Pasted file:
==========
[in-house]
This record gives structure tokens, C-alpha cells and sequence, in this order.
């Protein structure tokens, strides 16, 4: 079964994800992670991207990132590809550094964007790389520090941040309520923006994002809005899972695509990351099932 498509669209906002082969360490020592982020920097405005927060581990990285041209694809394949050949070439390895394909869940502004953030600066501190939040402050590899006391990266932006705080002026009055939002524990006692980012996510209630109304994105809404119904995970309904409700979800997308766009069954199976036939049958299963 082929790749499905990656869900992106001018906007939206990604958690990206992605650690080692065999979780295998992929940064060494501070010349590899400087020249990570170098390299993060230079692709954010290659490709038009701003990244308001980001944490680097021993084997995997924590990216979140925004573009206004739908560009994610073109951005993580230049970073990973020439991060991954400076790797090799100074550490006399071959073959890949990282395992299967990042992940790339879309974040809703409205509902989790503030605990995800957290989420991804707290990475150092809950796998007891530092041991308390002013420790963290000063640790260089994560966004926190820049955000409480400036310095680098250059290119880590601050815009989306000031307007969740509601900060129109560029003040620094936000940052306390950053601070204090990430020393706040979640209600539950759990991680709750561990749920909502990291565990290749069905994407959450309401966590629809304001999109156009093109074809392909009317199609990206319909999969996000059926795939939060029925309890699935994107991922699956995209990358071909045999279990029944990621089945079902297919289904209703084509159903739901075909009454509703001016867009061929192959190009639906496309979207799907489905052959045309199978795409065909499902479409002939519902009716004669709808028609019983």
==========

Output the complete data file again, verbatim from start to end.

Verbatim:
[in-house]
This record gives structure tokens, C-alpha cells and sequence, in this order.
């Protein structure tokens, strides 16, 4: 079964994800992670991207990132590809550094964007790389520090941040309520923006994002809005899972695509990351099932 498509669209906002082969360490020592982020920097405005927060581990990285041209694809394949050949070439390895394909869940502004953030600066501190939040402050590899006391990266932006705080002026009055939002524990006692980012996510209630109304994105809404119904995970309904409700979800997308766009069954199976036939049958299963 082929790749499905990656869900992106001018906007939206990604958690990206992605650690080692065999979780295998992929940064060494501070010349590899400087020249990570170098390299993060230079692709954010290659490709038009701003990244308001980001944490680097021993084997995997924590990216979140925004573009206004739908560009994610073109951005993580230049970073990973020439991060991954400076790797090799100074550490006399071959073959890949990282395992299967990042992940790339879309974040809703409205509902989790503030605990995800957290989420991804707290990475150092809950796998007891530092041991308390002013420790963290000063640790260089994560966004926190820049955000409480400036310095680098250059290119880590601050815009989306000031307007969740509601900060129109560029003040620094936000940052306390950053601070204090990430020393706040979640209600539950759990991680709750561990749920909502990291565990290749069905994407959450309401966590629809304001999109156009093109074809392909009317199609990206319909999969996000059926795939939060029925309890699935994107991922699956995209990358071909045999279990029944990621089945079902297919289904209703084509159903739901075909009454509703001016867009061929192959190009639906496309979207799907489905052959045309199978795409065909499902479409002939519902009716004669709808028609019983």